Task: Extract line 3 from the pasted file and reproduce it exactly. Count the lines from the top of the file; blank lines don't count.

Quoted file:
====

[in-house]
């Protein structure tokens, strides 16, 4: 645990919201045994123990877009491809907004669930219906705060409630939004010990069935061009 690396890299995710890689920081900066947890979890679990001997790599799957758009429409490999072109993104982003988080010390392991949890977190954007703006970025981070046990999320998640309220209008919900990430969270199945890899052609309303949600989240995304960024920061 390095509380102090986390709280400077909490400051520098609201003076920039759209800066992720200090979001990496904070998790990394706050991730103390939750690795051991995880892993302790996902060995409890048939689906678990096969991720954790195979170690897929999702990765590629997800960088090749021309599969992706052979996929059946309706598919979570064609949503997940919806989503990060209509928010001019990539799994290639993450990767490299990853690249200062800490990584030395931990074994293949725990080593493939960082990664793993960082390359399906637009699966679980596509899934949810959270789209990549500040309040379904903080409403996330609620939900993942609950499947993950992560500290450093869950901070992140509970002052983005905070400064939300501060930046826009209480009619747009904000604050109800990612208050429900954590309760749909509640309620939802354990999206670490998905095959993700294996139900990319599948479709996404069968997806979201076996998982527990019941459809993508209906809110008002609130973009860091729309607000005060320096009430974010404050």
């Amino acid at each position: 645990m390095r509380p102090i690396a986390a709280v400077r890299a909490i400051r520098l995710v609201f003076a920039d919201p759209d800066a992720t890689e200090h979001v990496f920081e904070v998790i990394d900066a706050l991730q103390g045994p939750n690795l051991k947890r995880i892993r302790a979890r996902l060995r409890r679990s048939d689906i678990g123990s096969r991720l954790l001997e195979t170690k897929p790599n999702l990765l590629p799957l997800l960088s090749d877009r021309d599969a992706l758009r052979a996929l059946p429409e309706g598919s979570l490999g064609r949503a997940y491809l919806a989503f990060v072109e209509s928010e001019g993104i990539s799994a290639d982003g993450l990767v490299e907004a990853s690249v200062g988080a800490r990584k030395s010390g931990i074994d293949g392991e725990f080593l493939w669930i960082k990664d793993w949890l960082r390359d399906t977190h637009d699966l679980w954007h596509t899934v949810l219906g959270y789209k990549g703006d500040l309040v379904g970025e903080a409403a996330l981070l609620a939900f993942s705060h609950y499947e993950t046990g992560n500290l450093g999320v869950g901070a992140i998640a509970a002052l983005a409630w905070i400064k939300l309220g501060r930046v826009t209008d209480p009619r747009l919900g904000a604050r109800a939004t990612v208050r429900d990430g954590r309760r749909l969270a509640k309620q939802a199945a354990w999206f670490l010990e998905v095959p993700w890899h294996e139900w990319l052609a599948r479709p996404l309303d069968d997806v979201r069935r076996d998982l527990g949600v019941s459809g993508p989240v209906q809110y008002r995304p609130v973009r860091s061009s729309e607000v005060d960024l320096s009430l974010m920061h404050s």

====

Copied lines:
């Amino acid at each position: 645990m390095r509380p102090i690396a986390a709280v400077r890299a909490i400051r520098l995710v609201f003076a920039d919201p759209d800066a992720t890689e200090h979001v990496f920081e904070v998790i990394d900066a706050l991730q103390g045994p939750n690795l051991k947890r995880i892993r302790a979890r996902l060995r409890r679990s048939d689906i678990g123990s096969r991720l954790l001997e195979t170690k897929p790599n999702l990765l590629p799957l997800l960088s090749d877009r021309d599969a992706l758009r052979a996929l059946p429409e309706g598919s979570l490999g064609r949503a997940y491809l919806a989503f990060v072109e209509s928010e001019g993104i990539s799994a290639d982003g993450l990767v490299e907004a990853s690249v200062g988080a800490r990584k030395s010390g931990i074994d293949g392991e725990f080593l493939w669930i960082k990664d793993w949890l960082r390359d399906t977190h637009d699966l679980w954007h596509t899934v949810l219906g959270y789209k990549g703006d500040l309040v379904g970025e903080a409403a996330l981070l609620a939900f993942s705060h609950y499947e993950t046990g992560n500290l450093g999320v869950g901070a992140i998640a509970a002052l983005a409630w905070i400064k939300l309220g501060r930046v826009t209008d209480p009619r747009l919900g904000a604050r109800a939004t990612v208050r429900d990430g954590r309760r749909l969270a509640k309620q939802a199945a354990w999206f670490l010990e998905v095959p993700w890899h294996e139900w990319l052609a599948r479709p996404l309303d069968d997806v979201r069935r076996d998982l527990g949600v019941s459809g993508p989240v209906q809110y008002r995304p609130v973009r860091s061009s729309e607000v005060d960024l320096s009430l974010m920061h404050s």